by Annie Baker
directed by Sam Gold
Barrow Street Theatre
June 18, 2015
Production website 💉💉💉💉💉 out of 5.
I will never leave my too-buttered popcorn and giant soda in my movie theatre seat again! Set in a movie theatre in New England The Flick focuses on 3 barely paid workers trying to keep the movies playing (although no one seems to be attending) and the floor free from trash. They interact and collide with each other and basically get to know each other. BUT what makes this experience so rare is that they are getting to know each other at the very same speed that we are! This doesn’t happen quickly.
Continue reading The Flick
Guards at the Taj
by Rajiv Joseph
directed by Amy Morton
starring Omar Metwally and Arian Moayed
Atlantic Theatre Company
June 16, 2015
Production website 💉💉💉💉💉 out of 5.
The Taj Mahal is a truly beautiful wonder of the world – – but you will NEVER be able to look at that serene building the same! Based on a popular myth regarding the Taj, director Amy Morton tells the story of the ugly cruelty that is behind so many of the beautiful things that man is able to create.
Two low level guards are set to protect the construction of the Taj Mahal. They are to insure that no one, including themselves, are able to view the Taj before it is fully complete and ready for viewing. So they stand, and they stand. Slowly we explore the Godot-like relationship of the two men: one strictly following the rules without question, the other, a bit of a radical open to questioning authority! What fun to watch this couple banter away and debate the obvious impossibility of preventing passerby from viewing the enormous Taj. How crazy is this job? But to what extent must authority be obeyed? What would be so wrong to take just the slightest of peeks to see what in the world they have been guarding for sometime. Continue reading Guards at the Taj
music by Jeanine Tesori
book and lyrics by Lisa Kuhn
based on the graphic novel by Alision Bechdel
produced by Circle In the Square
June 16, 2015
💉💉💉💉💉 out of 5.
Although I am not a musical theatre person, I was in the audience for the first week of the run of Rent and knew that musical theatre was going to change forever. I felt the same way sitting in the audience for Fun Home. Never have I felt the songs so connected to the story. When the show was over, it never occurred to me that the characters sang – – it was just that beautiful and that invisible! The story is about family and those crazy often toxic people that we will never be able to truly escape. They truly shape ever decision and turn that our life takes. Continue reading Fun Home
by Joshua Harmon
directed by Trip Cullman
July 17, 2015
💉 out of 5.
I am really not so sure what makes this significant. Significant Others is a play that sets out to explore how hard it is for a twenty-something gay man to find the “one.” For all of his consternating with his grandmother, employing of all social media options and championing of his best girl buddies he simply can’t “get any.” I guess we are supposed to care.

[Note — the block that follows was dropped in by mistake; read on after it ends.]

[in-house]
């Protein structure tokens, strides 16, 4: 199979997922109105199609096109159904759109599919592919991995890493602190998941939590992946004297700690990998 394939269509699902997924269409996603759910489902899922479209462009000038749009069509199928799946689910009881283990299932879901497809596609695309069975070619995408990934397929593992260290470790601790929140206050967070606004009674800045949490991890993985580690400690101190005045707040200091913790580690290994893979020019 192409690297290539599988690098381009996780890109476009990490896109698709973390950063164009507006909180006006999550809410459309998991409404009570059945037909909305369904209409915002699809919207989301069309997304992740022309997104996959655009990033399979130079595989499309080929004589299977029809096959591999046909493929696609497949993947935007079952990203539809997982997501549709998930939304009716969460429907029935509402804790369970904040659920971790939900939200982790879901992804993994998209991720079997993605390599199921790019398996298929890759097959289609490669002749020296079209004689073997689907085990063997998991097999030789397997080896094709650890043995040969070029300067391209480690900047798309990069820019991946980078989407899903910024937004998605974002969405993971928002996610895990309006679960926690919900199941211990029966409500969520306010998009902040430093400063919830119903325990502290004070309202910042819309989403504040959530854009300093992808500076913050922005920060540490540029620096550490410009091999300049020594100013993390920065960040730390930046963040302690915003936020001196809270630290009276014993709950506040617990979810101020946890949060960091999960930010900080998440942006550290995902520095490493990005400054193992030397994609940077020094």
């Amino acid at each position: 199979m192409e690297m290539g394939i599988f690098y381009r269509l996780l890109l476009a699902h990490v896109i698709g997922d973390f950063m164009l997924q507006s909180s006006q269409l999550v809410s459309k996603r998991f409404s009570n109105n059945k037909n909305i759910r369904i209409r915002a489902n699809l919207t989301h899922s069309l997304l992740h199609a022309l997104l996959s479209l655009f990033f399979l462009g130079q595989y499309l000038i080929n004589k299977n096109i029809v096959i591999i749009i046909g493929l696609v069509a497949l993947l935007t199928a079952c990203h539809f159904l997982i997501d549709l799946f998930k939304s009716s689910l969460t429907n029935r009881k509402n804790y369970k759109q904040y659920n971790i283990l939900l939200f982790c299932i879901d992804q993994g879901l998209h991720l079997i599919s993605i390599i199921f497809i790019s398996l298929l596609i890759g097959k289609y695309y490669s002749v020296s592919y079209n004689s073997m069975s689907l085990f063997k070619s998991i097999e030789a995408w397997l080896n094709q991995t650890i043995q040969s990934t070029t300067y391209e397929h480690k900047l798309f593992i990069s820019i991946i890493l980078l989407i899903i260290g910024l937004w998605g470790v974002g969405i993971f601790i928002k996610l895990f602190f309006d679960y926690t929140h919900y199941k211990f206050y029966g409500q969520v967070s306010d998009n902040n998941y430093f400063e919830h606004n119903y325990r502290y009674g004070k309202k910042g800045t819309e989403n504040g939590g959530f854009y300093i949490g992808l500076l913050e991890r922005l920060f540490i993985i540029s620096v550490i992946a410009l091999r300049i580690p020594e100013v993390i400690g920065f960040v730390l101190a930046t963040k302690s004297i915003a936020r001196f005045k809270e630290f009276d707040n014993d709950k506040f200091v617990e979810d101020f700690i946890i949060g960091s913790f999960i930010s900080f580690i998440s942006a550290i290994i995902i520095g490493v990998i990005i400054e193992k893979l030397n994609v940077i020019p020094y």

The play does have its funny moments as wedding parties always create a drunken free-for-all. And protagonist Jordan Berkan certainly does fly across the stage in a caffeinated craze – – but I simply didn’t care for him. He seemed so whiny and shallow as he pursued the elusive Abacrombie-like model that did little but stand on a raised platform for admiration.
He did talk to his grandmother, played by the talented Barbara Barrie. She either ask him “how’s your love life? (which she does more then a dozen times) or she is oddly and comfortably planning her suicide. What??
The set was massive – – a series of rooms and levels but none of them got used. Most was played on the apron in front. Why build such a big set and never inhabit it.
Significant Other would undoubtable make good TV. But to get all dressed up, catch 3 trains, pay over $75 and not to have your dog on your lap – – it simply wasn’t worth the trip. It might have even different for the twenty-sowing in the audience but for this fifty-something no.
written by David Hare and Mathew Beard
starring Carey Mulligan and Bill Nighy
Golden Theatre – June 14, 2015
💉💉💉💉 out of 5.
This is going to sound a bit crude but watching this show seemed to me a very literate and brilliantly played out feasting on the Animal Channel. Crude I know – – but the constant clashing of horns for both the materialist, Bill Nighy, and the newly drafted idealist, Carey Mulligan was a scary thing.
Early in the evening Kyra (Carey Mulligan) puts a pot of Bolognese on the stove (literally food on the stove) and literally heats it for all of the audience to watch and smell. This meal cooks and cooks and when finally served we can only guess how hot it gets and how severely it burns the tongue.
At its simplest, Skylight is the story of an old rich married man with a sickly wife who befriends and later woos a much younger woman. The secret plays out for a long time until the death of the wife and conscious of the younger woman kicks in. Now, separated, they join on this rainy night to rekindle (?) what could have been, or might be, or hasn’t a chance of being.
It was very scary to watch the match up here. The language was so brilliantly sharp and you couldn’t find two better actors/swords to wield against each other.
On a funny note, one of my teenage students with me found it totally unbelievable that a man as OLD as he was could ever have a relationship with someone as YOUNG as she was. “What could possibly drive them together?”
Patience young teenager – life will reveal stranger things then this.